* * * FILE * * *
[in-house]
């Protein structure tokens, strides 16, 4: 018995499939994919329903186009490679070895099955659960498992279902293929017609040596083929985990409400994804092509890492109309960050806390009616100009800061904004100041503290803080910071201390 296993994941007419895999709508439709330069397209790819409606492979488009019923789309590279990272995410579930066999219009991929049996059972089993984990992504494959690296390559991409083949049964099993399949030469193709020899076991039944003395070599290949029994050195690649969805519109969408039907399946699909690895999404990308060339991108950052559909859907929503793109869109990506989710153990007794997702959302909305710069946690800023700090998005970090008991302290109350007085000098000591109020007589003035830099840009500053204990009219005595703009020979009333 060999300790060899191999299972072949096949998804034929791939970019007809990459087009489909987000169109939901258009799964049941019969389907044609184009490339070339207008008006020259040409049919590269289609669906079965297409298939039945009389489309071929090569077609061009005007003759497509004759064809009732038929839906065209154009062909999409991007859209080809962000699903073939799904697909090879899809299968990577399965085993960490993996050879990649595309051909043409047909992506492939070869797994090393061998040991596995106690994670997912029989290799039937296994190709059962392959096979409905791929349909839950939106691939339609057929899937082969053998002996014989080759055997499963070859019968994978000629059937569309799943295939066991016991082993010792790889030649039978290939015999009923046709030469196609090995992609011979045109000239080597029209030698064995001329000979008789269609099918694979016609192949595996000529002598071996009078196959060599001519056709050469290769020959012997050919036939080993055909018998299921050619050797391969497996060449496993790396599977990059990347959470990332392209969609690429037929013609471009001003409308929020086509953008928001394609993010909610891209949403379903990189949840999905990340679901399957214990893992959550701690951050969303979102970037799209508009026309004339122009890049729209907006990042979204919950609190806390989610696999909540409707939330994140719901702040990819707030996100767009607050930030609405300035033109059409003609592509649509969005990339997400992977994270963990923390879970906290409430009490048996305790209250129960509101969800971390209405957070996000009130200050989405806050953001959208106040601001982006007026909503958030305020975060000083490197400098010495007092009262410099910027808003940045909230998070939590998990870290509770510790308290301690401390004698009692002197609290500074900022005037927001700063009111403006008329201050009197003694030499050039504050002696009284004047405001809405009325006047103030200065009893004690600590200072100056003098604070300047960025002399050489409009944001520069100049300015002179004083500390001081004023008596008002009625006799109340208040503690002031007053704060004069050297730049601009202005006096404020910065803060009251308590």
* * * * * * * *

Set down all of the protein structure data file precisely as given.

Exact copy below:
[in-house]
């Protein structure tokens, strides 16, 4: 018995499939994919329903186009490679070895099955659960498992279902293929017609040596083929985990409400994804092509890492109309960050806390009616100009800061904004100041503290803080910071201390 296993994941007419895999709508439709330069397209790819409606492979488009019923789309590279990272995410579930066999219009991929049996059972089993984990992504494959690296390559991409083949049964099993399949030469193709020899076991039944003395070599290949029994050195690649969805519109969408039907399946699909690895999404990308060339991108950052559909859907929503793109869109990506989710153990007794997702959302909305710069946690800023700090998005970090008991302290109350007085000098000591109020007589003035830099840009500053204990009219005595703009020979009333 060999300790060899191999299972072949096949998804034929791939970019007809990459087009489909987000169109939901258009799964049941019969389907044609184009490339070339207008008006020259040409049919590269289609669906079965297409298939039945009389489309071929090569077609061009005007003759497509004759064809009732038929839906065209154009062909999409991007859209080809962000699903073939799904697909090879899809299968990577399965085993960490993996050879990649595309051909043409047909992506492939070869797994090393061998040991596995106690994670997912029989290799039937296994190709059962392959096979409905791929349909839950939106691939339609057929899937082969053998002996014989080759055997499963070859019968994978000629059937569309799943295939066991016991082993010792790889030649039978290939015999009923046709030469196609090995992609011979045109000239080597029209030698064995001329000979008789269609099918694979016609192949595996000529002598071996009078196959060599001519056709050469290769020959012997050919036939080993055909018998299921050619050797391969497996060449496993790396599977990059990347959470990332392209969609690429037929013609471009001003409308929020086509953008928001394609993010909610891209949403379903990189949840999905990340679901399957214990893992959550701690951050969303979102970037799209508009026309004339122009890049729209907006990042979204919950609190806390989610696999909540409707939330994140719901702040990819707030996100767009607050930030609405300035033109059409003609592509649509969005990339997400992977994270963990923390879970906290409430009490048996305790209250129960509101969800971390209405957070996000009130200050989405806050953001959208106040601001982006007026909503958030305020975060000083490197400098010495007092009262410099910027808003940045909230998070939590998990870290509770510790308290301690401390004698009692002197609290500074900022005037927001700063009111403006008329201050009197003694030499050039504050002696009284004047405001809405009325006047103030200065009893004690600590200072100056003098604070300047960025002399050489409009944001520069100049300015002179004083500390001081004023008596008002009625006799109340208040503690002031007053704060004069050297730049601009202005006096404020910065803060009251308590």